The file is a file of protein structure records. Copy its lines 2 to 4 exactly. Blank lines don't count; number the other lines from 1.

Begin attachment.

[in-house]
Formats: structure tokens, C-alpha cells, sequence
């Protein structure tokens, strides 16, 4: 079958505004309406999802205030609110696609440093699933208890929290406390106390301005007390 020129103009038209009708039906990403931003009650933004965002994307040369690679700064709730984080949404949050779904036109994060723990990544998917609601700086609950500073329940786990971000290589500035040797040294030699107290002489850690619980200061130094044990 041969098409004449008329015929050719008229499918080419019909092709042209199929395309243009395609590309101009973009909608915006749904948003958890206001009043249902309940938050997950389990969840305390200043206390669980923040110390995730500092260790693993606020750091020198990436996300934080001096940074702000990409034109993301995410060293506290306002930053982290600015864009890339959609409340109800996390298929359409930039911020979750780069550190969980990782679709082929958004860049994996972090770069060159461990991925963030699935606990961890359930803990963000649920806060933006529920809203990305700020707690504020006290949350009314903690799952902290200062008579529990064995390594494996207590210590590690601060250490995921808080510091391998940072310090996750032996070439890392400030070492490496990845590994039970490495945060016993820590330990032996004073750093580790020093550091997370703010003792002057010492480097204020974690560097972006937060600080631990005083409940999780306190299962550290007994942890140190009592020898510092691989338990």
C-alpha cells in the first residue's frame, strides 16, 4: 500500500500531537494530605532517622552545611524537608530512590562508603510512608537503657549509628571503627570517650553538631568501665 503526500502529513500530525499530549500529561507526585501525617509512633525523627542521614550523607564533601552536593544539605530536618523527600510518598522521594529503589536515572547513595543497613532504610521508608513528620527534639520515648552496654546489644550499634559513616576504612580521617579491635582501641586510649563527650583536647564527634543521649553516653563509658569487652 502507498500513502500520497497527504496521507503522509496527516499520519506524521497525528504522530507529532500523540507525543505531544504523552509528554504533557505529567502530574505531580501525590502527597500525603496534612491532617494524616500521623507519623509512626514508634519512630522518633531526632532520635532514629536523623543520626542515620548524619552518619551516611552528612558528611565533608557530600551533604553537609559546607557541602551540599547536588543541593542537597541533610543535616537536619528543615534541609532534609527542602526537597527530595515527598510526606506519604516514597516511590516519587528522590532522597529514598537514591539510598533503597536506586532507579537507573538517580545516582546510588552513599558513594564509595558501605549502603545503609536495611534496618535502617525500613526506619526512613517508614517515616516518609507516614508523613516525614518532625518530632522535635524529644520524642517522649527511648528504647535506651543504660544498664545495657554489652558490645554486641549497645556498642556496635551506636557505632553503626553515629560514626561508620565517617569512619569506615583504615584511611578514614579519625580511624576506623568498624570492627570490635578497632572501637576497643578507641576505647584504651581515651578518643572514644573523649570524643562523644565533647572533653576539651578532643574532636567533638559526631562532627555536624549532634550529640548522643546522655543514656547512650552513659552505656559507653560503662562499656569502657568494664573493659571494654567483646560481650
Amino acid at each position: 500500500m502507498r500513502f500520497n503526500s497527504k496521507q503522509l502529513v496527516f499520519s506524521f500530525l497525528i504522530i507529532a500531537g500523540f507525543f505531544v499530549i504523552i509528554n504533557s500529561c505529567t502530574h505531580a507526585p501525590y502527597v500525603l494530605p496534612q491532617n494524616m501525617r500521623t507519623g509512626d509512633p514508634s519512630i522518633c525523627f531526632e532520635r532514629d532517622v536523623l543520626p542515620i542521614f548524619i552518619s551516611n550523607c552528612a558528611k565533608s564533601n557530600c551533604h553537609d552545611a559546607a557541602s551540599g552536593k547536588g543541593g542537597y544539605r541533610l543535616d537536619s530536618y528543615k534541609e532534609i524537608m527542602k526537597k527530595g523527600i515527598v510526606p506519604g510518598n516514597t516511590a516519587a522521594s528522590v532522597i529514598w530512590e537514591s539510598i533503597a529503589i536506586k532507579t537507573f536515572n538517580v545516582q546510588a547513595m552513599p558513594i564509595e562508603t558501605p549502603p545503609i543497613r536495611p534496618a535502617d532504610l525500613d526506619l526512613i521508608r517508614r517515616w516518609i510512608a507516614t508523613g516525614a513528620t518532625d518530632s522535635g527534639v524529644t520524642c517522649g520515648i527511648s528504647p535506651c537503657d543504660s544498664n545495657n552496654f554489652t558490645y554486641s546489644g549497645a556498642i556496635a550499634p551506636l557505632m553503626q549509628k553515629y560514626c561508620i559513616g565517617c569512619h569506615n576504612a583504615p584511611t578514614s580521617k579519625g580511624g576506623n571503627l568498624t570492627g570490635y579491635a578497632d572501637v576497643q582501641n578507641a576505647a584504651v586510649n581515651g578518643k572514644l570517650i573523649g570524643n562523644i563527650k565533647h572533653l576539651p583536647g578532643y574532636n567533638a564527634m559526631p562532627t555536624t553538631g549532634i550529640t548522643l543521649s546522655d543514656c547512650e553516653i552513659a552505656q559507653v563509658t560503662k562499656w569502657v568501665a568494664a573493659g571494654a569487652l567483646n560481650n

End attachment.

Formats: structure tokens, C-alpha cells, sequence
């Protein structure tokens, strides 16, 4: 079958505004309406999802205030609110696609440093699933208890929290406390106390301005007390 020129103009038209009708039906990403931003009650933004965002994307040369690679700064709730984080949404949050779904036109994060723990990544998917609601700086609950500073329940786990971000290589500035040797040294030699107290002489850690619980200061130094044990 041969098409004449008329015929050719008229499918080419019909092709042209199929395309243009395609590309101009973009909608915006749904948003958890206001009043249902309940938050997950389990969840305390200043206390669980923040110390995730500092260790693993606020750091020198990436996300934080001096940074702000990409034109993301995410060293506290306002930053982290600015864009890339959609409340109800996390298929359409930039911020979750780069550190969980990782679709082929958004860049994996972090770069060159461990991925963030699935606990961890359930803990963000649920806060933006529920809203990305700020707690504020006290949350009314903690799952902290200062008579529990064995390594494996207590210590590690601060250490995921808080510091391998940072310090996750032996070439890392400030070492490496990845590994039970490495945060016993820590330990032996004073750093580790020093550091997370703010003792002057010492480097204020974690560097972006937060600080631990005083409940999780306190299962550290007994942890140190009592020898510092691989338990």
C-alpha cells in the first residue's frame, strides 16, 4: 500500500500531537494530605532517622552545611524537608530512590562508603510512608537503657549509628571503627570517650553538631568501665 503526500502529513500530525499530549500529561507526585501525617509512633525523627542521614550523607564533601552536593544539605530536618523527600510518598522521594529503589536515572547513595543497613532504610521508608513528620527534639520515648552496654546489644550499634559513616576504612580521617579491635582501641586510649563527650583536647564527634543521649553516653563509658569487652 502507498500513502500520497497527504496521507503522509496527516499520519506524521497525528504522530507529532500523540507525543505531544504523552509528554504533557505529567502530574505531580501525590502527597500525603496534612491532617494524616500521623507519623509512626514508634519512630522518633531526632532520635532514629536523623543520626542515620548524619552518619551516611552528612558528611565533608557530600551533604553537609559546607557541602551540599547536588543541593542537597541533610543535616537536619528543615534541609532534609527542602526537597527530595515527598510526606506519604516514597516511590516519587528522590532522597529514598537514591539510598533503597536506586532507579537507573538517580545516582546510588552513599558513594564509595558501605549502603545503609536495611534496618535502617525500613526506619526512613517508614517515616516518609507516614508523613516525614518532625518530632522535635524529644520524642517522649527511648528504647535506651543504660544498664545495657554489652558490645554486641549497645556498642556496635551506636557505632553503626553515629560514626561508620565517617569512619569506615583504615584511611578514614579519625580511624576506623568498624570492627570490635578497632572501637576497643578507641576505647584504651581515651578518643572514644573523649570524643562523644565533647572533653576539651578532643574532636567533638559526631562532627555536624549532634550529640548522643546522655543514656547512650552513659552505656559507653560503662562499656569502657568494664573493659571494654567483646560481650